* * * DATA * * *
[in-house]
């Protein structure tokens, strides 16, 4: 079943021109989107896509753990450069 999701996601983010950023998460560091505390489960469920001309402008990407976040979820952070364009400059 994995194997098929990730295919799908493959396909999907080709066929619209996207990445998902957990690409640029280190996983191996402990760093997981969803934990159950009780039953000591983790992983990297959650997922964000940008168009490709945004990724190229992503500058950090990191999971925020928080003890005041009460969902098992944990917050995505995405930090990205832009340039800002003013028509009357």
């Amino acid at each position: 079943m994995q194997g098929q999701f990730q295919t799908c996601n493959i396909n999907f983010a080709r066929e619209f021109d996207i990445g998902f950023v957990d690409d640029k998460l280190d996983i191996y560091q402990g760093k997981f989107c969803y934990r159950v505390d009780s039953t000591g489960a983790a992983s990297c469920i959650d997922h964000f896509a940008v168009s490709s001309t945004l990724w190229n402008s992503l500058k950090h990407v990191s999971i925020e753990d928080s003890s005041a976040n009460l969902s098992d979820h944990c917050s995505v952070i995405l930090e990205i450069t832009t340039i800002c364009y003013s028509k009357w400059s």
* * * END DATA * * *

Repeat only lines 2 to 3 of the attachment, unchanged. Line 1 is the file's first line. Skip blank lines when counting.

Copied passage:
């Protein structure tokens, strides 16, 4: 079943021109989107896509753990450069 999701996601983010950023998460560091505390489960469920001309402008990407976040979820952070364009400059 994995194997098929990730295919799908493959396909999907080709066929619209996207990445998902957990690409640029280190996983191996402990760093997981969803934990159950009780039953000591983790992983990297959650997922964000940008168009490709945004990724190229992503500058950090990191999971925020928080003890005041009460969902098992944990917050995505995405930090990205832009340039800002003013028509009357």
């Amino acid at each position: 079943m994995q194997g098929q999701f990730q295919t799908c996601n493959i396909n999907f983010a080709r066929e619209f021109d996207i990445g998902f950023v957990d690409d640029k998460l280190d996983i191996y560091q402990g760093k997981f989107c969803y934990r159950v505390d009780s039953t000591g489960a983790a992983s990297c469920i959650d997922h964000f896509a940008v168009s490709s001309t945004l990724w190229n402008s992503l500058k950090h990407v990191s999971i925020e753990d928080s003890s005041a976040n009460l969902s098992d979820h944990c917050s995505v952070i995405l930090e990205i450069t832009t340039i800002c364009y003013s028509k009357w400059s």